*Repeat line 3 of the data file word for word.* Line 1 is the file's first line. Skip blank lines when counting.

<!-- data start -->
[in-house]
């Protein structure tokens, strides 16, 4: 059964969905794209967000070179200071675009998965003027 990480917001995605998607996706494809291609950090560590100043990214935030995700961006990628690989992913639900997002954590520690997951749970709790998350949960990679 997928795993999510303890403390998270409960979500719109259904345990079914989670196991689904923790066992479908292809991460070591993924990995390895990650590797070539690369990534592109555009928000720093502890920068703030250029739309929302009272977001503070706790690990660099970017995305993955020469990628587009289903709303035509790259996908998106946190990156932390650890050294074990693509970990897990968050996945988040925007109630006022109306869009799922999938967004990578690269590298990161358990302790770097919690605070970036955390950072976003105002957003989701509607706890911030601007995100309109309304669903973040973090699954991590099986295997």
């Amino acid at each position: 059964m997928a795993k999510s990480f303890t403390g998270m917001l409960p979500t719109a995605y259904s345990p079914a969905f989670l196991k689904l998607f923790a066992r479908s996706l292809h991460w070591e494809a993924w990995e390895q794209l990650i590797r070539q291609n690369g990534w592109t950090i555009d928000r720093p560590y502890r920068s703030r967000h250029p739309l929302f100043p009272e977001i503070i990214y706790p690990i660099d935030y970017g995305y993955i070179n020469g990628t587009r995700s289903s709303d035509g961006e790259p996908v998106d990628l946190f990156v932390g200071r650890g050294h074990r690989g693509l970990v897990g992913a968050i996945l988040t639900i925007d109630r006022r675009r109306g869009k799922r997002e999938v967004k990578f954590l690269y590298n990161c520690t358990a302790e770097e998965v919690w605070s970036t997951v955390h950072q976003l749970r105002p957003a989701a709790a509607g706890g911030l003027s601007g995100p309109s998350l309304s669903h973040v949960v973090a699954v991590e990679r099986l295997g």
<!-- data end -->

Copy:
């Amino acid at each position: 059964m997928a795993k999510s990480f303890t403390g998270m917001l409960p979500t719109a995605y259904s345990p079914a969905f989670l196991k689904l998607f923790a066992r479908s996706l292809h991460w070591e494809a993924w990995e390895q794209l990650i590797r070539q291609n690369g990534w592109t950090i555009d928000r720093p560590y502890r920068s703030r967000h250029p739309l929302f100043p009272e977001i503070i990214y706790p690990i660099d935030y970017g995305y993955i070179n020469g990628t587009r995700s289903s709303d035509g961006e790259p996908v998106d990628l946190f990156v932390g200071r650890g050294h074990r690989g693509l970990v897990g992913a968050i996945l988040t639900i925007d109630r006022r675009r109306g869009k799922r997002e999938v967004k990578f954590l690269y590298n990161c520690t358990a302790e770097e998965v919690w605070s970036t997951v955390h950072q976003l749970r105002p957003a989701a709790a509607g706890g911030l003027s601007g995100p309109s998350l309304s669903h973040v949960v973090a699954v991590e990679r099986l295997g």